Breaking radio silence because I...
Okay, I admit it. I can't stop laughing.
So, yesterday we make funeral arrangements. We went with the Italian Tribe's family undertaker, who is pretty much one-stop shopping. He deals with everything, he gives us "the family discount," and we give him money.
(Well, we give him money after inspecting the itemized bill, of course. Bless the People's Republic of Massachusetts, because itemized bills for funerals aren't just good business, but they're also the freakin' law.)
In any case, one of the items that are included in the one-stop shopping is a paid obit for the local paper. Great!
He will write it. Not so great!
As someone who, when visiting the parental units on Sundays, would read the obit page of the local paper for the sheer joy of insanely written obits with massive misspellings, timelines that didn't make sense, and leaps in logic that defied comprehension, there was no way I was going to overburden the clearly already overburdened copy editors at the local paper.
I insisted: I see it first.
Funeral director has no problems with that. Great!
Side note here: Back in the day, when I was a newspaper reporter, myself and every single one of my co-workers had to come up through the obits desk. Every single one of us had to write obits for almost zero pay. Some for months, some for years. I did my time in college by writing obits for a very large metropolitan daily every weekend for three years (this was so I wouldn't have to do it after I graduated college).
The idea here is your basic obit is your basic newspaper story in structure and style. If you can't write an obit, then you need to pack your bags and go find another line of work. It was the proving ground to prove you could do it.
So, back to today.
I get the obit from the funeral director. As I'm reading, I start giggling. Then I'm laughing. Finally, I'm laughing so hard that I can't catch my breath.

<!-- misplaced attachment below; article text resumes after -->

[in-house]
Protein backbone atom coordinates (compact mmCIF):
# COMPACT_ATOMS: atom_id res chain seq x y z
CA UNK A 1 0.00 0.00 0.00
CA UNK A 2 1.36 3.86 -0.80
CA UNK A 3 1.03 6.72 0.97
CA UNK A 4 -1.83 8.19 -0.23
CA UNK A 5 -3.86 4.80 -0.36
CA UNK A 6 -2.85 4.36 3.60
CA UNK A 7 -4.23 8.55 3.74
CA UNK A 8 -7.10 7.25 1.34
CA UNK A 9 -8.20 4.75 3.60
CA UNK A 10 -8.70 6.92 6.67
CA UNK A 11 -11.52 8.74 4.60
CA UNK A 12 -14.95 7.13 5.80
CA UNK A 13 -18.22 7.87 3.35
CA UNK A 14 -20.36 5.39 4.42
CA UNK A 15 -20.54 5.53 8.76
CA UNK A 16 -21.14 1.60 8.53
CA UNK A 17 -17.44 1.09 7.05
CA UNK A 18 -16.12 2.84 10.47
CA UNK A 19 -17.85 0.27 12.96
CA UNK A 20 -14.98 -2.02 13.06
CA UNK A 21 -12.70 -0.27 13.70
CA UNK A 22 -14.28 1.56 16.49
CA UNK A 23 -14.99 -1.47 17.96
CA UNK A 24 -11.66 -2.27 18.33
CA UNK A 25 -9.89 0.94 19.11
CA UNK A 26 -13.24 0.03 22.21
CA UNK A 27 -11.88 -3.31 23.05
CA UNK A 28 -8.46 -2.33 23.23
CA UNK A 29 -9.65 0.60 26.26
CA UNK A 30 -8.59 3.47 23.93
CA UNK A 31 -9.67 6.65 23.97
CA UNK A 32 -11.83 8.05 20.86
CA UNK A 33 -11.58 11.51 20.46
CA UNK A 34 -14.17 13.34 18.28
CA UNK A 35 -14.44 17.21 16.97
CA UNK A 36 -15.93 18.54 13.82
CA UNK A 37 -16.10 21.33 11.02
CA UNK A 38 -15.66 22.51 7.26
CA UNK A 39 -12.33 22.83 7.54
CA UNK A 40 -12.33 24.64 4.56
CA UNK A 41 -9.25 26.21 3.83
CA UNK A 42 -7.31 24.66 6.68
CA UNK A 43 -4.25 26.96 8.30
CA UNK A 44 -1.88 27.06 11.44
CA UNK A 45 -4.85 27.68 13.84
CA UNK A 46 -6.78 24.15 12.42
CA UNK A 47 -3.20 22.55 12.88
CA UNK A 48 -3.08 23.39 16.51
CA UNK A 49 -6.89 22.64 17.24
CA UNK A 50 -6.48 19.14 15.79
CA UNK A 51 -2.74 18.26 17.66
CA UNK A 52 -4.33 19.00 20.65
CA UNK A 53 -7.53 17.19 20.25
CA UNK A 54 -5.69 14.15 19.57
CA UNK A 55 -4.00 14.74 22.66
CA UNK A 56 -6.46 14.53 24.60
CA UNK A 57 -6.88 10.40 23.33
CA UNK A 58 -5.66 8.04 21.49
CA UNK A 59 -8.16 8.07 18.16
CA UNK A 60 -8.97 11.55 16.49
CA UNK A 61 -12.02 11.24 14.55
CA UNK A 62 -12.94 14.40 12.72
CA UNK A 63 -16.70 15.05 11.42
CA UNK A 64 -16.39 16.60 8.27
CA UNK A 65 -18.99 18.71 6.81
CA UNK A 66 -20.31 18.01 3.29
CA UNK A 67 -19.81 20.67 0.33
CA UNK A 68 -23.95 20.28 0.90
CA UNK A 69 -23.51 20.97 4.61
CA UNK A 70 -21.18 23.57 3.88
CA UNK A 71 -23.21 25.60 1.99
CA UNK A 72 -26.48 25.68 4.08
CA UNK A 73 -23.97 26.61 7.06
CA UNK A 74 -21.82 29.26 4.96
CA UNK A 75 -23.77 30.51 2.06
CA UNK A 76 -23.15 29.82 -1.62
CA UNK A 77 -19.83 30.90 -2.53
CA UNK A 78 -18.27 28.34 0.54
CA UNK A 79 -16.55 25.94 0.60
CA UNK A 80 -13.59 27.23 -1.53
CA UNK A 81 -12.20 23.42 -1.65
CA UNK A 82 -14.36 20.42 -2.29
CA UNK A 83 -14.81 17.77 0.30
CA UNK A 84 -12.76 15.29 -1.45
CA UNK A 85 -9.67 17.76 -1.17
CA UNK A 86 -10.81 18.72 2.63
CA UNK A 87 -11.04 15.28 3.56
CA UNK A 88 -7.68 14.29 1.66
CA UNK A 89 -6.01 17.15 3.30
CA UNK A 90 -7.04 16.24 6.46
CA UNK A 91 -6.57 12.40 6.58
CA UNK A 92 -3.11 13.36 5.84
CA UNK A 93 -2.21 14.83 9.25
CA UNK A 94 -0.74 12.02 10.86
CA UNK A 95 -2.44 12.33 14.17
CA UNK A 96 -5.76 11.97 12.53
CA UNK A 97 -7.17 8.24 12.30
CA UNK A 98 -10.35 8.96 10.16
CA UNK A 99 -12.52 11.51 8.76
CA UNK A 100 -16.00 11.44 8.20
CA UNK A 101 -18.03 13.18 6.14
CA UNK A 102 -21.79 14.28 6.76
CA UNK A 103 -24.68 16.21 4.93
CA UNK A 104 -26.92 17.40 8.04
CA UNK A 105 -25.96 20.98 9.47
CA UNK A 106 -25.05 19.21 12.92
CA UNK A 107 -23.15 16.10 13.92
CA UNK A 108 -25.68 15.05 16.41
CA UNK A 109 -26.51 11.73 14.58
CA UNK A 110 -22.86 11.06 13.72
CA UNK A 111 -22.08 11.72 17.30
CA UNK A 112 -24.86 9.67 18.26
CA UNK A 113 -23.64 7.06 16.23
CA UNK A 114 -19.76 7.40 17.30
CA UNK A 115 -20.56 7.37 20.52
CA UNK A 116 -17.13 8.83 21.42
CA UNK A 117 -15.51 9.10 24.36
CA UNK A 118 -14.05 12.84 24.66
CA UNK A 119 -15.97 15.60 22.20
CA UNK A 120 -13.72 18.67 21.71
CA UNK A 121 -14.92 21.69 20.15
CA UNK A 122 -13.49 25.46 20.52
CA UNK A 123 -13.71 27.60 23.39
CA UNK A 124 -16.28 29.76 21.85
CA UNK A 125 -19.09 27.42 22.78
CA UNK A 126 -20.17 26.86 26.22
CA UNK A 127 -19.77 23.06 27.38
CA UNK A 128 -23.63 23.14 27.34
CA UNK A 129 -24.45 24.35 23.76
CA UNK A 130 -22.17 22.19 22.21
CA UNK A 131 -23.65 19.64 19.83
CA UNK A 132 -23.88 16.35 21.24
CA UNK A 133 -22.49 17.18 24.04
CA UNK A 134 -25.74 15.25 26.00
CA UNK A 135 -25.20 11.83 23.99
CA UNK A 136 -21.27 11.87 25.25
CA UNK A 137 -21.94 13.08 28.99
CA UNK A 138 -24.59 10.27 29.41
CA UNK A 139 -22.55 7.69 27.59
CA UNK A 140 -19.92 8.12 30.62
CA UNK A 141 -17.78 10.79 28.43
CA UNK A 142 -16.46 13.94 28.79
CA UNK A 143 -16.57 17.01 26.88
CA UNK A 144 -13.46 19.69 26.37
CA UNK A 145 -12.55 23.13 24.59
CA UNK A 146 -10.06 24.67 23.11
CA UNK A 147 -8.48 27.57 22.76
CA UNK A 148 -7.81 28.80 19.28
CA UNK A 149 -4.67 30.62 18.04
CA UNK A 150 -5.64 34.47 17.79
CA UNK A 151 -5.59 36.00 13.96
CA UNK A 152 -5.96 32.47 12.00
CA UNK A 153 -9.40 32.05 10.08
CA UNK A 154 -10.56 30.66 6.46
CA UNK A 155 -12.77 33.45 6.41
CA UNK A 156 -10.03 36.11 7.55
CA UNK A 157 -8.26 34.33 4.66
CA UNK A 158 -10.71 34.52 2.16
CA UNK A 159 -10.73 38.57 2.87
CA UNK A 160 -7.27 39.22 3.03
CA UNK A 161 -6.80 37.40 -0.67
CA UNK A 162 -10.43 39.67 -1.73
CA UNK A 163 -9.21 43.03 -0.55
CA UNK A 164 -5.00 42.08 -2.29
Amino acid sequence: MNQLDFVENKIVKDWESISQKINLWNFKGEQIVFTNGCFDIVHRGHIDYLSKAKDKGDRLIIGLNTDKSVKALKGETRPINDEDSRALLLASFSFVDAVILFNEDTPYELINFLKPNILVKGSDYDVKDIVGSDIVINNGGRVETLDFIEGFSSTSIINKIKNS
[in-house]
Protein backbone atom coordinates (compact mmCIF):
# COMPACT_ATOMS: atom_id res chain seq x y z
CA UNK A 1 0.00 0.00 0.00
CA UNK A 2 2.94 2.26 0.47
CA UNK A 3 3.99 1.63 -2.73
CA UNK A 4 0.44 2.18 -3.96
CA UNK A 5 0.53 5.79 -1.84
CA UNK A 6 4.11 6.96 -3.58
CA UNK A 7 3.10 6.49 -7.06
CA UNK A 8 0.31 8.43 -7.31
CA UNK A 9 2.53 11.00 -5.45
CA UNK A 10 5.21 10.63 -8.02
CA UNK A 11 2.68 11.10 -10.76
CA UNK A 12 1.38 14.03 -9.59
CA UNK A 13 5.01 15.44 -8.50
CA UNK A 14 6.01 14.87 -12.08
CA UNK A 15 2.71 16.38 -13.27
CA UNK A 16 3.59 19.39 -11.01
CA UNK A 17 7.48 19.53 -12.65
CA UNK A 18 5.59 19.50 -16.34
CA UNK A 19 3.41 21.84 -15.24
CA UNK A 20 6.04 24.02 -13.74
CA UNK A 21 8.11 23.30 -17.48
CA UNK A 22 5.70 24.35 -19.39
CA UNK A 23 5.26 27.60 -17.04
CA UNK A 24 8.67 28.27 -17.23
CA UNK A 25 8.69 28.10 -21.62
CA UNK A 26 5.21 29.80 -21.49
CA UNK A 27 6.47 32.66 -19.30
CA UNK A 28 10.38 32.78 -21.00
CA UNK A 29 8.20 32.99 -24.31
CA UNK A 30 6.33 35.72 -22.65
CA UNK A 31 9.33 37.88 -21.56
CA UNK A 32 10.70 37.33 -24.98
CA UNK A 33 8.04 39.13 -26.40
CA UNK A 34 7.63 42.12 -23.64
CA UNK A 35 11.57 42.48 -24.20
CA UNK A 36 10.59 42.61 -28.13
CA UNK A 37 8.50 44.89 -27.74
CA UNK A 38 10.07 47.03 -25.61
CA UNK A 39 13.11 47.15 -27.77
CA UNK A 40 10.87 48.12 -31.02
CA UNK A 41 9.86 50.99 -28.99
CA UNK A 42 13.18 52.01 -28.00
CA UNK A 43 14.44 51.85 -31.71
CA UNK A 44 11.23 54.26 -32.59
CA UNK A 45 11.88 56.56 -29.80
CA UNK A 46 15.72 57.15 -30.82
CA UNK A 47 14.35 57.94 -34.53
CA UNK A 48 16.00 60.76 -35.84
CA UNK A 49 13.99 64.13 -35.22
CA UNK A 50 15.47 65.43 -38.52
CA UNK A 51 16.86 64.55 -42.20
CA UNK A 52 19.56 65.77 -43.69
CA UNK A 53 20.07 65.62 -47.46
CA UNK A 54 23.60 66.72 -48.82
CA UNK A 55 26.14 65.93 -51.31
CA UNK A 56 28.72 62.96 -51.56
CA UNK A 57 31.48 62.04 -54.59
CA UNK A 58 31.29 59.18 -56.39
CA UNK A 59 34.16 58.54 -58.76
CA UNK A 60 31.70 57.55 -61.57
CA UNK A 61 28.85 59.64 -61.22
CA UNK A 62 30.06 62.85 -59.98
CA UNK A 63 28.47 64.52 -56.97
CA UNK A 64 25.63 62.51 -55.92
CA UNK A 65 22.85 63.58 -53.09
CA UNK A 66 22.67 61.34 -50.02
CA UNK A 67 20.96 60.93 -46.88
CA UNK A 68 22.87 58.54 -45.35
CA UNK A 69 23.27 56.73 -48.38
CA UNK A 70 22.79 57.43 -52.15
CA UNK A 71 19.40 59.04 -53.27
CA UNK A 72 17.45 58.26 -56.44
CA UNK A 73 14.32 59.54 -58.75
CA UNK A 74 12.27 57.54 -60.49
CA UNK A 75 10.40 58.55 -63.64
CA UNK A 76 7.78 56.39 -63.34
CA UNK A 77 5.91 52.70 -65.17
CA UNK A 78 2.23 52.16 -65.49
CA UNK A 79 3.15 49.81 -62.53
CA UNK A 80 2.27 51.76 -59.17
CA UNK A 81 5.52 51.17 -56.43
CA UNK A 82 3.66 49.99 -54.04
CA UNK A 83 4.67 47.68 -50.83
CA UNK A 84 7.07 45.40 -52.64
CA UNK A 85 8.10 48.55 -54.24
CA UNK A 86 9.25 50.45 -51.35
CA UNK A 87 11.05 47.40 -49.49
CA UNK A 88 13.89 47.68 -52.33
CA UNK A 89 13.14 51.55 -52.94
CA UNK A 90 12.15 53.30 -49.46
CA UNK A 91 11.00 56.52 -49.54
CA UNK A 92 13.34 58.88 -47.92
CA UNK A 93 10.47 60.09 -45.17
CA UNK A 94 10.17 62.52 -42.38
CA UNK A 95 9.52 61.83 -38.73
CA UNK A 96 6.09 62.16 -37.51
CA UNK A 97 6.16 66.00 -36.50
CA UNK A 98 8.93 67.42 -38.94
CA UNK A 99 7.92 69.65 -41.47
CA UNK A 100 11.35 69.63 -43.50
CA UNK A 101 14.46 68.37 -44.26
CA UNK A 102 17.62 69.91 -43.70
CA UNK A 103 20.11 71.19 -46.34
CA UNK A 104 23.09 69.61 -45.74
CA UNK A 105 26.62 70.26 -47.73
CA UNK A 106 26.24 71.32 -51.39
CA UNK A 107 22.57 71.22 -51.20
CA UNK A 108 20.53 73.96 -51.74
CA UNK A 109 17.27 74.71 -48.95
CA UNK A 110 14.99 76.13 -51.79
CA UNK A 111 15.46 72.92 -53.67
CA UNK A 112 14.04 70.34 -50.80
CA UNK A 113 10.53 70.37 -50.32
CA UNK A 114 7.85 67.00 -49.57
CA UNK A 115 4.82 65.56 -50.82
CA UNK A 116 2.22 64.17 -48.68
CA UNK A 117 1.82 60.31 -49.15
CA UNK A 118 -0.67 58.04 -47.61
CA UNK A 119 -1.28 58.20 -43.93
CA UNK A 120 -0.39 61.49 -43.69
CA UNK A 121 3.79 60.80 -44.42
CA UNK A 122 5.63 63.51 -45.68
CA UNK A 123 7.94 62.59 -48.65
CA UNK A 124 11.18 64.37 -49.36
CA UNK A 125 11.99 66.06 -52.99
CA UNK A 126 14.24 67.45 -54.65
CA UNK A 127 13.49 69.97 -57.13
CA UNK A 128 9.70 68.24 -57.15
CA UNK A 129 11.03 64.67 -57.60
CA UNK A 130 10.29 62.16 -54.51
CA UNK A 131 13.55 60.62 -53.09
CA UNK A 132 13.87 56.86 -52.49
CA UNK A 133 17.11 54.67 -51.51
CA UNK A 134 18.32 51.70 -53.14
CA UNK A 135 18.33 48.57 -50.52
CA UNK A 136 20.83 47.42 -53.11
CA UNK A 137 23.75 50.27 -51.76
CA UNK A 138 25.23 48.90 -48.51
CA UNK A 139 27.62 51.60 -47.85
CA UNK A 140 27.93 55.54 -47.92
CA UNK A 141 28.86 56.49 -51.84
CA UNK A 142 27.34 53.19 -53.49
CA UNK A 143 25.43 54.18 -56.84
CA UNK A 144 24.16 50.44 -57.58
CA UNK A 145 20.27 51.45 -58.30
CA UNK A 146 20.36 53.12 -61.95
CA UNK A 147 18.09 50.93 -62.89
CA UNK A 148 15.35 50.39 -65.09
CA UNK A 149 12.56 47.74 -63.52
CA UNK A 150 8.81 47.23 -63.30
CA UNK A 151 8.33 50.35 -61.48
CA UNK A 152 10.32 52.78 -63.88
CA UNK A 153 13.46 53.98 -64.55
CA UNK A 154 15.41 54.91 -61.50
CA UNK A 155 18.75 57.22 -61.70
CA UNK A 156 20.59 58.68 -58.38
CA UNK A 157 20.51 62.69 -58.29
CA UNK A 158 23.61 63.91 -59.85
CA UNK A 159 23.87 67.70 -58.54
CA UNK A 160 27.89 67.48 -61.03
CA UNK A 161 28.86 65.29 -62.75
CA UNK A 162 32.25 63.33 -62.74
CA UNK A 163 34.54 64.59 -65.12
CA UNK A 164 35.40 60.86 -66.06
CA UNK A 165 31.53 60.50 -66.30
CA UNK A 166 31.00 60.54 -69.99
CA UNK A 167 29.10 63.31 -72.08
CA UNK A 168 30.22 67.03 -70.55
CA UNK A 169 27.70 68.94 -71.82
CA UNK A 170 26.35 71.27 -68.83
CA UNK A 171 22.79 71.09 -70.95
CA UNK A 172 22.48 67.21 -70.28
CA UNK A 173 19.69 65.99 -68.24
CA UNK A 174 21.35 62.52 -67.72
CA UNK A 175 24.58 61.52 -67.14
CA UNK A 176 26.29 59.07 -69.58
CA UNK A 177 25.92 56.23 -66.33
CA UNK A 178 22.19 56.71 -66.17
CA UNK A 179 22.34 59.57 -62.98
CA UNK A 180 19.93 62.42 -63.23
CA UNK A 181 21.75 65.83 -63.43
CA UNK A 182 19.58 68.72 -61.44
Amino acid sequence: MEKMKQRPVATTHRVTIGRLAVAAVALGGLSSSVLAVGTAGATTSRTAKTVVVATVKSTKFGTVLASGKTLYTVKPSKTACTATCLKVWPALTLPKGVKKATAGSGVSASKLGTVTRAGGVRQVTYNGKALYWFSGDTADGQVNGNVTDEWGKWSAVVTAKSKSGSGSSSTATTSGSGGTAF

I have discovered the source of the local paper's obit insanity.
Turns out, the funeral directors pretty much write the obits and submit them directly into the local newspaper's electronic submission system. Then they go directly into the newspaper.
There is no one reading them. No one copy-editing them. No one even checking that the obit makes a lick of sense (my dad's obit had him becoming a mailman when he was 8 years-old). As for misspellings? Fuhgedaboutit.
Needless to say, I tore the whole thing apart and re-wrote it. I left in the personal stuff the funeral director included (sooooo not okay back in the day, but hey, back in the day you didn't pay for it), but otherwise it was re-written and restructured within an inch of its life.
Guaranteed it will be the best-written obit to hit the local paper in months. Guaran-fucking-teed. And that's just based on the fact that all of the words are spelled correctly.
I think I've hit on the perfect post-retirement job when I retire a few decades from now.
I'm gonna go around to all of the local funeral homes and offer to write all of the obits for $20 a pop. Back in the day, I could pound out four to five obits an hour. Get yourself a steady stream of five to 10 obits a day, that's one to two hours' worth of work a day, and that's $100 to $200 a day.
It's totally a plan.